The WHI was the largest randomized, double-blind, placebo-controlled clinical trial of these nutrients, and involved 36,282 postmenopausal women in the US. The women were randomly assigned to receive 1,000 mg elemental calcium carbonate plus 400 IU of vitamin D3 daily, or placebo, for an average if seven years.
The initial analysis of the data, published in 2006 in the New England Journal of Medicine (Vol. 354, pp. 669-683), concluded: “Among healthy postmenopausal women, calcium with vitamin D supplementation resulted in a small but significant improvement in hip bone density, and did not significantly reduce hip fracture.”
However, in the 59% of the participants who actually adhered to the supplementation program (assuming 80% or more compliance with taking the supplements) the number of fractures was 29% lower, leading this publication to run with the headline: Calcium/ vitamin D supplements good for bones – if you take them (NutraIngredients-USA, Feb 16, 2006).
Hip fracture benefits
The new analysis, published in Osteoporosis International, reports that, among women not taking calcium or vitamin D supplements at the start of the study, the risk of hip fracture occurrence was 38% lower, compared to the placebo group.
In addition, when data from the WHI clinical trial and the WHI prospective observational study were combined, the risk was 35% lower.
“Though based primarily on a subset analysis, long-term use of calcium and vitamin D appears to confer a reduction that may be substantial in the risk of hip fracture among postmenopausal women,” wrote the researchers, led by Dr Ross Prentice from the Fred Hutchinson Cancer Research Center in Seattle.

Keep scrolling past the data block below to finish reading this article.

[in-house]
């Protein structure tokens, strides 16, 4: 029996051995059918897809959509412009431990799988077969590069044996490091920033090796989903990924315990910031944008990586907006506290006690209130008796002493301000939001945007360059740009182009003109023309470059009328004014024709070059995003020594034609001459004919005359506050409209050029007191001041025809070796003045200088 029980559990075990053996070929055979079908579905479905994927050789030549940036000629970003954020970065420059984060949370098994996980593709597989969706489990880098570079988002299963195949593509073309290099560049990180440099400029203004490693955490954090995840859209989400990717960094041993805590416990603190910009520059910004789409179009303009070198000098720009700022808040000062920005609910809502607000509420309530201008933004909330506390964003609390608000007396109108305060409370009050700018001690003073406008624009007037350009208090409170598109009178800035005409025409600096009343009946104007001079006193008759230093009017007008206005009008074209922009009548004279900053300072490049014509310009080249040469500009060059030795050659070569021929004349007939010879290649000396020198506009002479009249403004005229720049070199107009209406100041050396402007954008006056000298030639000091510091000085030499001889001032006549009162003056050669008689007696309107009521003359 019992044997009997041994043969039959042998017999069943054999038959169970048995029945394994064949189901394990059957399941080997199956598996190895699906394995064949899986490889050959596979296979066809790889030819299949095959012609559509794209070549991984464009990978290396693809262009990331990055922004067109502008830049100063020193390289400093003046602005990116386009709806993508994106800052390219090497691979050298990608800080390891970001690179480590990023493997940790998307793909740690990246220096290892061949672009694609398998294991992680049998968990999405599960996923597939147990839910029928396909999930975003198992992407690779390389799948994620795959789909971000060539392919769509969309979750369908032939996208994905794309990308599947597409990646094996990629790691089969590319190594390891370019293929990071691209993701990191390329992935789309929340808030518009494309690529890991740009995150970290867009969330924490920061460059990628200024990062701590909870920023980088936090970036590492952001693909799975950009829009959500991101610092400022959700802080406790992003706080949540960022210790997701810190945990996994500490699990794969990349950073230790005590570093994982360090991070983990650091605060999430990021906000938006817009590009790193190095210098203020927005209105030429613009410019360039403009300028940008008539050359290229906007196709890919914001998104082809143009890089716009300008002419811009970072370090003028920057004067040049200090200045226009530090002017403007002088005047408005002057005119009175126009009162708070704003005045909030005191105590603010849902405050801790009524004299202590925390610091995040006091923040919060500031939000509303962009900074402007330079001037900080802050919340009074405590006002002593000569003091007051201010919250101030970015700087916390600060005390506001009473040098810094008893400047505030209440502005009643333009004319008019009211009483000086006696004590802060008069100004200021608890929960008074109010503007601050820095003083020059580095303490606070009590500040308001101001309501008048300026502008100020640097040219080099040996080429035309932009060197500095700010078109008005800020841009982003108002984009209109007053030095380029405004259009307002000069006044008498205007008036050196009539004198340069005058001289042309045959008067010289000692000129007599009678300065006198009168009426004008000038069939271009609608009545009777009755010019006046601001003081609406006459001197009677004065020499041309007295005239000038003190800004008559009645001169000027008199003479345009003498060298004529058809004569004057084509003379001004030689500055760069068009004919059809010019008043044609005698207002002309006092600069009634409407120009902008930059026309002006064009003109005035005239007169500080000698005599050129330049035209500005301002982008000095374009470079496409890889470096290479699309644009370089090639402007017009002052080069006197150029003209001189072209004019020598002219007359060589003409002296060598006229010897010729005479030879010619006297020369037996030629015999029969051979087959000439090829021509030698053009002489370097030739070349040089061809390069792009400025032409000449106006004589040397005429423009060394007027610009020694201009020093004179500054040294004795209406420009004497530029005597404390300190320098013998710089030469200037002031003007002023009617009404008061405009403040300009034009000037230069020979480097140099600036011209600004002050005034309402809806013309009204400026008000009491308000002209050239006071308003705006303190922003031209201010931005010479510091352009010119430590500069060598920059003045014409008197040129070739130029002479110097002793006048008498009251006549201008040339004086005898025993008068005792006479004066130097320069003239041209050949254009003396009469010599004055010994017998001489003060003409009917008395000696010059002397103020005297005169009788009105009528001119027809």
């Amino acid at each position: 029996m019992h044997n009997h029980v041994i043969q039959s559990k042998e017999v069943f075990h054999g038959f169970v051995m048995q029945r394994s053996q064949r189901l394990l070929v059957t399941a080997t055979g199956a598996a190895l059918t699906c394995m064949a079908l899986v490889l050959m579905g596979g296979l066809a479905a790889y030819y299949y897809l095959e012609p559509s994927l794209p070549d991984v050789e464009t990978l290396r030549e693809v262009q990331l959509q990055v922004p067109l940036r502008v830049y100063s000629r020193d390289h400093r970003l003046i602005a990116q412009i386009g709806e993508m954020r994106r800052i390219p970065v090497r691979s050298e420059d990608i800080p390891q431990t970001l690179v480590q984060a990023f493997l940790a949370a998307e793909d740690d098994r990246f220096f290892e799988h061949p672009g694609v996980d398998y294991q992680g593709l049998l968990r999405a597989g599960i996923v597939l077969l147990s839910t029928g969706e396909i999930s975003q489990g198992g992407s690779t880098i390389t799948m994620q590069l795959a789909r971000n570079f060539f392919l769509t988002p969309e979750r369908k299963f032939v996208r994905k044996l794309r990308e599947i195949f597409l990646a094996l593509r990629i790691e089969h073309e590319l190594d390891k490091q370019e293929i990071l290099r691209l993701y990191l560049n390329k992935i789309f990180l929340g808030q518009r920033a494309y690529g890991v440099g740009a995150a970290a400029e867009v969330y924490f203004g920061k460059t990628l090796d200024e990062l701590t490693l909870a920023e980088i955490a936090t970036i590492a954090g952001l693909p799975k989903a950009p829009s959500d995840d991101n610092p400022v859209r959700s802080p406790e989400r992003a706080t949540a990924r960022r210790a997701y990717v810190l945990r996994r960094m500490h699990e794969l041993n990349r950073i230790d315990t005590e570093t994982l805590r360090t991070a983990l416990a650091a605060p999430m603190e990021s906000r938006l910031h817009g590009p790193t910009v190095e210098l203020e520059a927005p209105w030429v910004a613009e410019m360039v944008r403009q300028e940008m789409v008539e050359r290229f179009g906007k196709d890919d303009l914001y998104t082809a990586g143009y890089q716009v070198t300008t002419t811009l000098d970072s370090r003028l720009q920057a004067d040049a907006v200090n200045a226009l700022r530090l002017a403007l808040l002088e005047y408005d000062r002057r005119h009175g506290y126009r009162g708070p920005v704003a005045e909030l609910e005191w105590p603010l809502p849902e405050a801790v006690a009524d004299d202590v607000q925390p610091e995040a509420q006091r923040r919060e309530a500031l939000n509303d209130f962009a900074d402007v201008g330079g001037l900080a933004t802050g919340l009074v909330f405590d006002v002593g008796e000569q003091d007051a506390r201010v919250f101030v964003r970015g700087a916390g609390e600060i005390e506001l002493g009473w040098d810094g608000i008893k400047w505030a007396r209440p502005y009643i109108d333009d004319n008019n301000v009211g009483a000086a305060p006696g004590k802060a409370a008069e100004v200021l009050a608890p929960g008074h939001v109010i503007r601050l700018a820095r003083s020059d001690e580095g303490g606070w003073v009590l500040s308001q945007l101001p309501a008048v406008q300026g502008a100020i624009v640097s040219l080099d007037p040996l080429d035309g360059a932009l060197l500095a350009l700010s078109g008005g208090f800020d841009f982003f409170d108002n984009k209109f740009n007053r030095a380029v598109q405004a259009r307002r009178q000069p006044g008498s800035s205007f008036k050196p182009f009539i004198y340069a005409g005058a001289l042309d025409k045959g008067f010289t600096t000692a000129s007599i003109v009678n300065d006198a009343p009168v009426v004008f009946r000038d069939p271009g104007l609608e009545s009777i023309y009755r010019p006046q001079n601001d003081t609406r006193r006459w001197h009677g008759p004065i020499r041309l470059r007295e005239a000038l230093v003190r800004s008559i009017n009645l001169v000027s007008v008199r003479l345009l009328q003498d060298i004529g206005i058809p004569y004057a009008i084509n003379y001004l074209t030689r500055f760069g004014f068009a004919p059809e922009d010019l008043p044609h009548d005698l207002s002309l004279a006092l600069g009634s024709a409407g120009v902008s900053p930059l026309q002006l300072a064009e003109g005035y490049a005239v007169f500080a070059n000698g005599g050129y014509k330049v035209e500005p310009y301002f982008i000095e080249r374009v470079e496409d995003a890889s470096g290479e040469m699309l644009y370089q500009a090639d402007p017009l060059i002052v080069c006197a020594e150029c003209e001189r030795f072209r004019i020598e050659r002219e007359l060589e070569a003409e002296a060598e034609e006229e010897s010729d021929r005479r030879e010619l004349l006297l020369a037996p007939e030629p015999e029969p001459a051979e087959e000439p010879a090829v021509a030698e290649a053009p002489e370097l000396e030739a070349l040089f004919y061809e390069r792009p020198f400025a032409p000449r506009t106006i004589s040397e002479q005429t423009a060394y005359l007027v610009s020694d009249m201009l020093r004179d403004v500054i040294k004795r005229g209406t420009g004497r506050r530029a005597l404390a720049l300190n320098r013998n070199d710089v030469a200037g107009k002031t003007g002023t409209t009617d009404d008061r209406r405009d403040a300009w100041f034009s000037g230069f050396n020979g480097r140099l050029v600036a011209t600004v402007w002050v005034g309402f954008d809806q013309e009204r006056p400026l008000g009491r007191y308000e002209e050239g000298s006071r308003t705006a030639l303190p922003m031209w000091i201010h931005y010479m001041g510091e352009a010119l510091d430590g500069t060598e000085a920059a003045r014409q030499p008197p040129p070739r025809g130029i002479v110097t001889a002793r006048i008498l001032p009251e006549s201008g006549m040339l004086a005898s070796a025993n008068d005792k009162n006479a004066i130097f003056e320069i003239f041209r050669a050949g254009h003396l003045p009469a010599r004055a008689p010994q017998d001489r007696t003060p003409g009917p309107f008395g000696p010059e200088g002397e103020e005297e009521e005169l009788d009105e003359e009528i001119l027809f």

The researchers also cautiously reported that there was a suggestion of a lower risk of breast cancer and total cancer among supplement users.
Concerns? No concerns…
In addition, there was no link observed between vitamin D and calcium supplementation and cardiovascular outcomes, which challenges concerns raised by other studies, most recently .
Earlier this week, researchers from the National Cancer Institute, Bethesda reported in JAMA Internal Medicine that high intakes of calcium from supplements may increase the risk of cardiovascular disease for men, but not women.
Source: Osteoporosis International
February 2013, Volume 24, Issue 2, pp 567-580,
“Health risks and benefits from calcium and vitamin D supplementation: Women's Health Initiative clinical trial and cohort study”
Authors: R. L. Prentice, M. B. Pettinger, R. D. Jackson, et al.